Despite strong evidence in the wider study of electoral behaviour that party campaigning can have important effects on performance, and a large pan-European literature on populist radical right and extreme right campaigns, we know very little about the impact of the latter on electoral performance. Drawing on a range of innovative campaign-related data at the aggregate and individual level, we examine the electoral impact of the British National Party (BNP) at the 2010 British general election. Our analysis reveals that whereas the extreme right polled strongest in working class manufacturing areas, support for the extreme right was significantly higher in areas where it ran intensive local campaigns, recruited larger numbers of members, has achieved local electoral success, and where local politics has historically been dominated by the centre-left. However, we find little evidence that the extreme right has benefited electorally in areas where the English Defence League social movement had previously demonstrated. Our aggregate level findings are also confirmed at the individual level after controlling for a battery of established attitudinal predictors of extreme right voting. Those contacted by the BNP campaign were significantly more likely to vote for the party, while campaigning by all other political parties was ineffective in reducing the probability of voting BNP.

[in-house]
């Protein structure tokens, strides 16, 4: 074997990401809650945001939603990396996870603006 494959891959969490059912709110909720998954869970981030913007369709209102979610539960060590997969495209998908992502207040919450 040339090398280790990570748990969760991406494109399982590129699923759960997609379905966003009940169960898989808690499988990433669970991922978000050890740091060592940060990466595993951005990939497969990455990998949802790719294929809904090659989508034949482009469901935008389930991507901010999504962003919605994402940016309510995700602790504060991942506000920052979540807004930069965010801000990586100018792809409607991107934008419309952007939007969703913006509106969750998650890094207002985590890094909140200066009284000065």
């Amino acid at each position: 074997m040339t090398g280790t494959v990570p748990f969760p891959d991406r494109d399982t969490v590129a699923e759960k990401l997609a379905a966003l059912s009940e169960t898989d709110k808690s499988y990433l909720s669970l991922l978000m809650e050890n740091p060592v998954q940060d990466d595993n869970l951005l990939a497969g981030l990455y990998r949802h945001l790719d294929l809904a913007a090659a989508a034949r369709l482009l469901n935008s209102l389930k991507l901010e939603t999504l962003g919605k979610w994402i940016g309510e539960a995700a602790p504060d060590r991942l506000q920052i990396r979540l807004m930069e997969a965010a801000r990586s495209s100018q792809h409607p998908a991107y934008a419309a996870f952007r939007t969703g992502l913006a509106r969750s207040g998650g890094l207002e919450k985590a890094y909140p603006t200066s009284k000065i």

• Goodwin, M. and Harris, G. (2013). Rallying intolerance in the valleys: Explaining support for the extreme right in Wales. British Politics [Online] 8:433-456. Available at: http://doi.org/10.1057/bp.2013.7.